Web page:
Blog Post

Food security and economic impacts of African swine fever: New FSP tool launched

In 2018, African swine fever (ASF), a deadly hemorrhagic disease found in pigs, was reported for the first time in China. By mid-2019, the disease had infected hundreds of millions of pigs—anywhere from 30 to 70 percent of the country’s swine population. Millions of pigs were culled in an effort to slow the spread of the disease, resulting in a drastic reduction in the volume of Chinese pork produced. A new study published in Nature, and an accompanying new policy analysis tool from the Food Security Portal, models several scenarios that explore the potential direct and indirect consequences of this type of epidemic on production and consumption of not only pork but also feed and alternatives to pig meat both within China and around the world.

The study uses the IMPACT model, developed by IFPRI, and a dynamic version of the GLOBE model. It examines five potential scenarios:

  1. Pig production in China remains constant (i.e., no outbreak of ASF)
  2. Production falls by 20 percent
  3. Production falls by 40 percent
  4. Production falls by 60 percent
  5. Production falls by 80 percent

As of February 2020, the authors found that the current ASF outbreak in China is best represented by the final two scenarios (production falling by 60 and 80 percent, respectively).

In the four scenarios in which an outbreak of ASF occurs, pork production in China declines by between 10 and 40 million metric tons (Mt), representing between 9 and 34 percent reduction in global production. However, actual reductions in global production are limited to 4-16 percent, tempered by increased production outside of China (particularly Europe, East Asia and the Pacific, North America, and Latin America) in response to rising prices. Compared to the scenario without an outbreak, global pork prices in the outbreak scenarios rise by between 18 and 85 percent.

As pork prices rise, demand for pork products declines around the world by between 4 and 16 percent per capita. Demand drops most in Europe, with smaller but still significant declines in North America, Latin America, and East Asia and the Pacific as well. At the same time, demand for imported pork increases in China.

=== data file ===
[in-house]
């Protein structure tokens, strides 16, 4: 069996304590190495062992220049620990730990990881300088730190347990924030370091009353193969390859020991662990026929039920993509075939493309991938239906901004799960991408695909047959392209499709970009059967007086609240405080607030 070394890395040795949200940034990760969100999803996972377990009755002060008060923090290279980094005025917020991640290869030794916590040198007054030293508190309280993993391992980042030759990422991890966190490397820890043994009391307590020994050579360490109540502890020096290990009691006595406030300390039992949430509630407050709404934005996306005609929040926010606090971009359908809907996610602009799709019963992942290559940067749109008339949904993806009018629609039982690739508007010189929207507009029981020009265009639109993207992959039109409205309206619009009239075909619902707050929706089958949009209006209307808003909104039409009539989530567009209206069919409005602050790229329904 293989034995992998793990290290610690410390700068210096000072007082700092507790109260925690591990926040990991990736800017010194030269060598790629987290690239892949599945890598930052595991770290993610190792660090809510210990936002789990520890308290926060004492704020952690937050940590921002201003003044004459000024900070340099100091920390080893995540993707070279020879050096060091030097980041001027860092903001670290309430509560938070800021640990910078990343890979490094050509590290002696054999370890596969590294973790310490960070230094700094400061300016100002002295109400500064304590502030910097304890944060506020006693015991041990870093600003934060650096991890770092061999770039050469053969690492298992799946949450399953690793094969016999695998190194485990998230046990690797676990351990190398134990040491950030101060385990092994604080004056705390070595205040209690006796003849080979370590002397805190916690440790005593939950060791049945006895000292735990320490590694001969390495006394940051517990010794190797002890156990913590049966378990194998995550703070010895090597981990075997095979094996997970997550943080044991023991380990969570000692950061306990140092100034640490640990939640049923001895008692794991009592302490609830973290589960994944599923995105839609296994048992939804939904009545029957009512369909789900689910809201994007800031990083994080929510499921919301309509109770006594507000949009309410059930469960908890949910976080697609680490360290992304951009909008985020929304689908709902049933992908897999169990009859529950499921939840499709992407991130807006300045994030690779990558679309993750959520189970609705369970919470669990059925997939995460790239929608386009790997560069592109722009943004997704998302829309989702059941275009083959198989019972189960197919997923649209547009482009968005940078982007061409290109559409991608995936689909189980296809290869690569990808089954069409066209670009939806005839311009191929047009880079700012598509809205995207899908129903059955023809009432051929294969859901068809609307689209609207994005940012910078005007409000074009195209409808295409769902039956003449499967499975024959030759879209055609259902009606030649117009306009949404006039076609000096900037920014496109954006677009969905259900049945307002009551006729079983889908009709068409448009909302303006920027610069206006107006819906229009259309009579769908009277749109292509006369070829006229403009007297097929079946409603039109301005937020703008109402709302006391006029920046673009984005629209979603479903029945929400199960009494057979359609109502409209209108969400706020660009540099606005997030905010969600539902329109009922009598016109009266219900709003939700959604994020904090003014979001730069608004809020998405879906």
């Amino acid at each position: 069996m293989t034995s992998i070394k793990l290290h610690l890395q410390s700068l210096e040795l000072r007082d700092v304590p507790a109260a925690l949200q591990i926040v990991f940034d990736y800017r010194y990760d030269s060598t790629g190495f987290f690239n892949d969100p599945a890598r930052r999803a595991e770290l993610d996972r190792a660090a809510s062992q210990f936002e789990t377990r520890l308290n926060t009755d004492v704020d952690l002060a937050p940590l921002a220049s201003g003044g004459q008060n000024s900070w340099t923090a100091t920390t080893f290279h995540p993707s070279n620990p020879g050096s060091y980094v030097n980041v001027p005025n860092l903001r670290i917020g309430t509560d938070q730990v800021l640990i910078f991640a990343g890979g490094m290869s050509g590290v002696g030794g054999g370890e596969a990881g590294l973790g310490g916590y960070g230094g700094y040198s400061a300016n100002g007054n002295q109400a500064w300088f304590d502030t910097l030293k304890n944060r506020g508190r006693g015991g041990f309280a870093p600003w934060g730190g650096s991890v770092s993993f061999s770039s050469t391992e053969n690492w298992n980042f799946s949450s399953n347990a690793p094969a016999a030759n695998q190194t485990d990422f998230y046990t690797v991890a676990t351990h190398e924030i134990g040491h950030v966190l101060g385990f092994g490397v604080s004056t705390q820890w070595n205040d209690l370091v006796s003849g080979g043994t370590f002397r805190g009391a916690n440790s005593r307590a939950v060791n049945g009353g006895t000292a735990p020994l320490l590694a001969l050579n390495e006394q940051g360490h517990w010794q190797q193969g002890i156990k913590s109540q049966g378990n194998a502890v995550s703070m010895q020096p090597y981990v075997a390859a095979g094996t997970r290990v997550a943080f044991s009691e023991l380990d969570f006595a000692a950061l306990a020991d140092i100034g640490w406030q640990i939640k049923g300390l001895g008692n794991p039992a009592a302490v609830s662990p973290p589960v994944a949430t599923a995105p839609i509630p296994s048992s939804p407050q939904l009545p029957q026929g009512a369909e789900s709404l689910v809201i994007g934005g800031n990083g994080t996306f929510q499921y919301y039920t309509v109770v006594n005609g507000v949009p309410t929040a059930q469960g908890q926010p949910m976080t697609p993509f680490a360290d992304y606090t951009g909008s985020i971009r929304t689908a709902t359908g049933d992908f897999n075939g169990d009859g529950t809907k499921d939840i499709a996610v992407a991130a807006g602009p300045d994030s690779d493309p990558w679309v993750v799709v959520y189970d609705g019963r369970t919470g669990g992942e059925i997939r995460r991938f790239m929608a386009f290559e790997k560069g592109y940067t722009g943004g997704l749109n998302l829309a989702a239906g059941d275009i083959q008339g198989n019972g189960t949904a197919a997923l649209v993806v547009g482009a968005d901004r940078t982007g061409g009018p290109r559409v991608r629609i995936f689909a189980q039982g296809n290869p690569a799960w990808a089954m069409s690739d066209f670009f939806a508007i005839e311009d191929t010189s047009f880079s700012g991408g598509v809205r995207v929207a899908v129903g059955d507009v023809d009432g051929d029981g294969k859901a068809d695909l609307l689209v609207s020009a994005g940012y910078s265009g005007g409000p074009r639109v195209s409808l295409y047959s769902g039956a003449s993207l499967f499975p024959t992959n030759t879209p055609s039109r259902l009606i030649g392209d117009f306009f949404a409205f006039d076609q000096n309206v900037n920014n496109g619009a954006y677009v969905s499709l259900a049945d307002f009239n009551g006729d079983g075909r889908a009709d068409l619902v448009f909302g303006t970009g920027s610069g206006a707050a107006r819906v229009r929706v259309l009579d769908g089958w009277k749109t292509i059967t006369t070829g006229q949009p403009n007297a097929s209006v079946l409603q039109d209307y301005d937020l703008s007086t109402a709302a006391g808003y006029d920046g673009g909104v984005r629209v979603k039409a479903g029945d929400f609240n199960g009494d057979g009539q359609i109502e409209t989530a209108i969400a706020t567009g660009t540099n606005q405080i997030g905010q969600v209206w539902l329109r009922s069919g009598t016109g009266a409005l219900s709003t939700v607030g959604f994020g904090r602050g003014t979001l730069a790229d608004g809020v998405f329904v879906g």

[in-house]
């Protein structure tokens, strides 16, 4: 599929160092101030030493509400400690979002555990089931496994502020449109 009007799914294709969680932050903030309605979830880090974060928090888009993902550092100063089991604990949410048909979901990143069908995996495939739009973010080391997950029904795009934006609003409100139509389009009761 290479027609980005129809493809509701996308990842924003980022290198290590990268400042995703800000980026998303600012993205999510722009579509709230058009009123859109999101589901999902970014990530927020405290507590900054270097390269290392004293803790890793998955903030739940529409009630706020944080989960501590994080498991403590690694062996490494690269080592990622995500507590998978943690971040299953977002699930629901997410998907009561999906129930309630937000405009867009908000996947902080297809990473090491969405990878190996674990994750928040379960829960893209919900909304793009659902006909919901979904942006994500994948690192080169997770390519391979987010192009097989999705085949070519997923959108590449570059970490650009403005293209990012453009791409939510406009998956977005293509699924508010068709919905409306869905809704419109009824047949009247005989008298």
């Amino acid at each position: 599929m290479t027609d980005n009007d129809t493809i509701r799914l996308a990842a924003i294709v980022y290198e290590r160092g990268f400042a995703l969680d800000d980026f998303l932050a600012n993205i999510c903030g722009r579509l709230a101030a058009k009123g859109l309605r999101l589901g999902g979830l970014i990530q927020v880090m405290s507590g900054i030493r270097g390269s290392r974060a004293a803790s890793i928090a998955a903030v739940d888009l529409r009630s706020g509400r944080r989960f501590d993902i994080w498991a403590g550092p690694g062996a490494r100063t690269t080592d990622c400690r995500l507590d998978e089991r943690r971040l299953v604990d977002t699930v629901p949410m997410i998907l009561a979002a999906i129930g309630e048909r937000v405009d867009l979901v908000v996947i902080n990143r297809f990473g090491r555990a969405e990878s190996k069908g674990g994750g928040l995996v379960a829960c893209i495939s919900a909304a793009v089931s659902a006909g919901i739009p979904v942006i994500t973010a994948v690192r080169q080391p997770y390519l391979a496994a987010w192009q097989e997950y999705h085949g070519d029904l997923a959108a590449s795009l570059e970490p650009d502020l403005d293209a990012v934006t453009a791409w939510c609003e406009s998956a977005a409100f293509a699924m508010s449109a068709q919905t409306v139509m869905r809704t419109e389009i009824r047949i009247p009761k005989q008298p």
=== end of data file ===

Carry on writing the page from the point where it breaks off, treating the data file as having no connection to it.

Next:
Global production of pork substitutes, including other meats and plant-based meat alternatives, increases under the outbreak scenarios. Prices of these alternatives also rise: between 1.5 and 6 percent for beef and between 1.6 and 6.7 percent for poultry.

How inputs – particularly feed – are used around the world also changes in the study scenarios. More feed is allocated to the pork sector in regions where pork production increases to fill Chinese demand. In China itself, demand for feed crops drops significantly, resulting in price declines for maize, soybean meal, and sweet potatoes around the world.  

Shifting demand and consumer preferences also impact trade.  In China, there is a from prioritization of grain imports to prioritization of meat imports, at least in the short term. Globally, maize exports from North America fall significantly as North American livestock producers increase their domestic demand. At the same time, there is an increase in maize exports to Africa and in sweet potato exports from China.

Higher grain and meat prices have important implications for food security. The study finds that in the ASF outbreak scenarios, most regions of the world see a decline in the availability of calories. Under the worst-case scenario, China sees food expenditures rise by 9 percent, reducing calorie availability by 1.6 percent. Middle-income and low-income countries are impacted most, with India seeing more than 2 million additional people at risk of hunger in the worst-case scenario.

The study also finds that some countries – Tanzania and the Democratic Republic of the Congo, for example – appear to see an increase in calorie availability, likely due to lower prices for important staples like maize and sweet potato. However, these benefits are not uniform and may be confined to the short-term; further research is needed regarding the impact of cultural contexts, local dietary preferences, and market integration on food security in the presence of an ASF outbreak.

The authors emphasize that these findings are based on modeled scenarios and that real-life factors could impact the production, demand, and prices of pork, pork alternatives, and feed grains. These factors include the adoption of livestock quarantine measures, the establishment of tariffs or export restrictions to protect local producers and consumers, and longer term reduction of demand for pork in China due to fears over safety and quality.

Looking forward, the authors suggest that the current ASF outbreak could increase investment in research and development into the prevention, mitigation, and cure of diseases like ASF – clearly a positive outcome. However, outbreaks of ASF, particularly if the disease becomes endemic, could also make pork production less attractive and continue to increase prices of not just pork but also pork substitutes and related feed inputs. By using modeling tools like the IMPACT and GLOBE models, researchers and policymakers can better understand the potential impacts of livestock disease outbreaks and better mitigate their negative effects on food security and well-being.

The new FSP policy analysis tool allows users to examine the study findings in more detail. Interactive graphics show pork production, per capita food availability, food and feed demand, and risk of hunger for China and other select regions around the world. Visit the tool at: